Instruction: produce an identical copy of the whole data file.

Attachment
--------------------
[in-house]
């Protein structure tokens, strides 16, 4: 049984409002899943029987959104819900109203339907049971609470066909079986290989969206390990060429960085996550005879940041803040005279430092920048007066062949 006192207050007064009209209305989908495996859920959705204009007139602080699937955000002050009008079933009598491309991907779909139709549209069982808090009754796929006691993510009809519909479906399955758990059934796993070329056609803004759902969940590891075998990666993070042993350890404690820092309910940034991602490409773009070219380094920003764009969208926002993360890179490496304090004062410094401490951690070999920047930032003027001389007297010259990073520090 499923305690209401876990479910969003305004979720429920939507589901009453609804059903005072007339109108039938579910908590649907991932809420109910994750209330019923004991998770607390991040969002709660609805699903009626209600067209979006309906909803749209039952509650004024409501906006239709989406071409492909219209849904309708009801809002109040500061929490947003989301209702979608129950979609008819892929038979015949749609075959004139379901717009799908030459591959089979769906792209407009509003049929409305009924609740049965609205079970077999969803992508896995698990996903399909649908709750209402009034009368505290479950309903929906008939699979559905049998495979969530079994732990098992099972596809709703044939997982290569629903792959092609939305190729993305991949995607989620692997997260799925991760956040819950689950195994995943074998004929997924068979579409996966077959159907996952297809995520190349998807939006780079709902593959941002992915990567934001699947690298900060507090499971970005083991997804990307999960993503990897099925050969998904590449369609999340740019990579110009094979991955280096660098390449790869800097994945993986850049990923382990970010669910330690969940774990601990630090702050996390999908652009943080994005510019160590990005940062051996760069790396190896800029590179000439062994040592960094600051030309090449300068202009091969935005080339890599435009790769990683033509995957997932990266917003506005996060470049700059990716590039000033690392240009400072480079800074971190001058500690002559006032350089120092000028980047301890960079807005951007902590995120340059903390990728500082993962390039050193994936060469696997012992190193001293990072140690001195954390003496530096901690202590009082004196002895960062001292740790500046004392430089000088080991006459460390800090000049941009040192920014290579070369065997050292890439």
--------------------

[in-house]
């Protein structure tokens, strides 16, 4: 049984409002899943029987959104819900109203339907049971609470066909079986290989969206390990060429960085996550005879940041803040005279430092920048007066062949 006192207050007064009209209305989908495996859920959705204009007139602080699937955000002050009008079933009598491309991907779909139709549209069982808090009754796929006691993510009809519909479906399955758990059934796993070329056609803004759902969940590891075998990666993070042993350890404690820092309910940034991602490409773009070219380094920003764009969208926002993360890179490496304090004062410094401490951690070999920047930032003027001389007297010259990073520090 499923305690209401876990479910969003305004979720429920939507589901009453609804059903005072007339109108039938579910908590649907991932809420109910994750209330019923004991998770607390991040969002709660609805699903009626209600067209979006309906909803749209039952509650004024409501906006239709989406071409492909219209849904309708009801809002109040500061929490947003989301209702979608129950979609008819892929038979015949749609075959004139379901717009799908030459591959089979769906792209407009509003049929409305009924609740049965609205079970077999969803992508896995698990996903399909649908709750209402009034009368505290479950309903929906008939699979559905049998495979969530079994732990098992099972596809709703044939997982290569629903792959092609939305190729993305991949995607989620692997997260799925991760956040819950689950195994995943074998004929997924068979579409996966077959159907996952297809995520190349998807939006780079709902593959941002992915990567934001699947690298900060507090499971970005083991997804990307999960993503990897099925050969998904590449369609999340740019990579110009094979991955280096660098390449790869800097994945993986850049990923382990970010669910330690969940774990601990630090702050996390999908652009943080994005510019160590990005940062051996760069790396190896800029590179000439062994040592960094600051030309090449300068202009091969935005080339890599435009790769990683033509995957997932990266917003506005996060470049700059990716590039000033690392240009400072480079800074971190001058500690002559006032350089120092000028980047301890960079807005951007902590995120340059903390990728500082993962390039050193994936060469696997012992190193001293990072140690001195954390003496530096901690202590009082004196002895960062001292740790500046004392430089000088080991006459460390800090000049941009040192920014290579070369065997050292890439």